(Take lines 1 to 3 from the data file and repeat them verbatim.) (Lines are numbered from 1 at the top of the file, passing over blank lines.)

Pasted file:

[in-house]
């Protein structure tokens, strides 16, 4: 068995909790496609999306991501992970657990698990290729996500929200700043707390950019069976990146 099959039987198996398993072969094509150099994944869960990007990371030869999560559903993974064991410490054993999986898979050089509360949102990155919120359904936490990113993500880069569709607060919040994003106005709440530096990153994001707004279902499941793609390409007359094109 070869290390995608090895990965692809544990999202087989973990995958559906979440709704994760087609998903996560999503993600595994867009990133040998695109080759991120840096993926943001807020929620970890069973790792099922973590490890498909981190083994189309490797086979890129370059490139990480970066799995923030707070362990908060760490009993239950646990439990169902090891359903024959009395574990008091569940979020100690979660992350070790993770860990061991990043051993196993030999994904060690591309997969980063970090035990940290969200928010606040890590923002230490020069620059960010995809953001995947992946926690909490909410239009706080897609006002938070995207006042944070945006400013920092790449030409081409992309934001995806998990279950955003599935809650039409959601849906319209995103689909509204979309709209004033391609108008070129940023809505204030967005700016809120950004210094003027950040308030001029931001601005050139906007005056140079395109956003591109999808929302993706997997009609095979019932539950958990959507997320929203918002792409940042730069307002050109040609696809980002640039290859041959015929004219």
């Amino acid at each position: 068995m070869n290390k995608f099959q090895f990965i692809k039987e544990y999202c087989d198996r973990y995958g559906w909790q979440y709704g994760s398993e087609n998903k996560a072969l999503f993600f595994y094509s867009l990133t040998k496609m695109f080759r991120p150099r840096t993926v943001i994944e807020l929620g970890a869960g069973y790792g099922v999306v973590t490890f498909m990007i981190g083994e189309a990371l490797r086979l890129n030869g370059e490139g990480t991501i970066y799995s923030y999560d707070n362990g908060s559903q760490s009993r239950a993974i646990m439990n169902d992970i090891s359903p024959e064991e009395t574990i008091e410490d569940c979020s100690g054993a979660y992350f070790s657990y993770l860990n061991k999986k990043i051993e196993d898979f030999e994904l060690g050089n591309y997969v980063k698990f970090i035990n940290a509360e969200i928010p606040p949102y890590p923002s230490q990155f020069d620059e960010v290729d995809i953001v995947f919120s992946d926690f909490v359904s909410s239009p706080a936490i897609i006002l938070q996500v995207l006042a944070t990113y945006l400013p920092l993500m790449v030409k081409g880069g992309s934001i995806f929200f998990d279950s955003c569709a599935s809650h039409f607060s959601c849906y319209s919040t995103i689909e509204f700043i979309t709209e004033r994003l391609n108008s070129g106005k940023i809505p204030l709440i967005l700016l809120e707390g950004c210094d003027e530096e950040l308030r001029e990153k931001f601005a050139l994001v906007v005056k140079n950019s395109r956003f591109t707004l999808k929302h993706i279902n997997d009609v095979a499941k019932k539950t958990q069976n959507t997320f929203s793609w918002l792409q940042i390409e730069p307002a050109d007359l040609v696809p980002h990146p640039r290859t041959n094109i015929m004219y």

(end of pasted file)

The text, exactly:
[in-house]
């Protein structure tokens, strides 16, 4: 068995909790496609999306991501992970657990698990290729996500929200700043707390950019069976990146 099959039987198996398993072969094509150099994944869960990007990371030869999560559903993974064991410490054993999986898979050089509360949102990155919120359904936490990113993500880069569709607060919040994003106005709440530096990153994001707004279902499941793609390409007359094109 070869290390995608090895990965692809544990999202087989973990995958559906979440709704994760087609998903996560999503993600595994867009990133040998695109080759991120840096993926943001807020929620970890069973790792099922973590490890498909981190083994189309490797086979890129370059490139990480970066799995923030707070362990908060760490009993239950646990439990169902090891359903024959009395574990008091569940979020100690979660992350070790993770860990061991990043051993196993030999994904060690591309997969980063970090035990940290969200928010606040890590923002230490020069620059960010995809953001995947992946926690909490909410239009706080897609006002938070995207006042944070945006400013920092790449030409081409992309934001995806998990279950955003599935809650039409959601849906319209995103689909509204979309709209004033391609108008070129940023809505204030967005700016809120950004210094003027950040308030001029931001601005050139906007005056140079395109956003591109999808929302993706997997009609095979019932539950958990959507997320929203918002792409940042730069307002050109040609696809980002640039290859041959015929004219």
């Amino acid at each position: 068995m070869n290390k995608f099959q090895f990965i692809k039987e544990y999202c087989d198996r973990y995958g559906w909790q979440y709704g994760s398993e087609n998903k996560a072969l999503f993600f595994y094509s867009l990133t040998k496609m695109f080759r991120p150099r840096t993926v943001i994944e807020l929620g970890a869960g069973y790792g099922v999306v973590t490890f498909m990007i981190g083994e189309a990371l490797r086979l890129n030869g370059e490139g990480t991501i970066y799995s923030y999560d707070n362990g908060s559903q760490s009993r239950a993974i646990m439990n169902d992970i090891s359903p024959e064991e009395t574990i008091e410490d569940c979020s100690g054993a979660y992350f070790s657990y993770l860990n061991k999986k990043i051993e196993d898979f030999e994904l060690g050089n591309y997969v980063k698990f970090i035990n940290a509360e969200i928010p606040p949102y890590p923002s230490q990155f020069d620059e960010v290729d995809i953001v995947f919120s992946d926690f909490v359904s909410s239009p706080a936490i897609i006002l938070q996500v995207l006042a944070t990113y945006l400013p920092l993500m790449v030409k081409g880069g992309s934001i995806f929200f998990d279950s955003c569709a599935s809650h039409f607060s959601c849906y319209s919040t995103i689909e509204f700043i979309t709209e004033r994003l391609n108008s070129g106005k940023i809505p204030l709440i967005l700016l809120e707390g950004c210094d003027e530096e950040l308030r001029e990153k931001f601005a050139l994001v906007v005056k140079n950019s395109r956003f591109t707004l999808k929302h993706i279902n997997d009609v095979a499941k019932k539950t958990q069976n959507t997320f929203s793609w918002l792409q940042i390409e730069p307002a050109d007359l040609v696809p980002h990146p640039r290859t041959n094109i015929m004219y």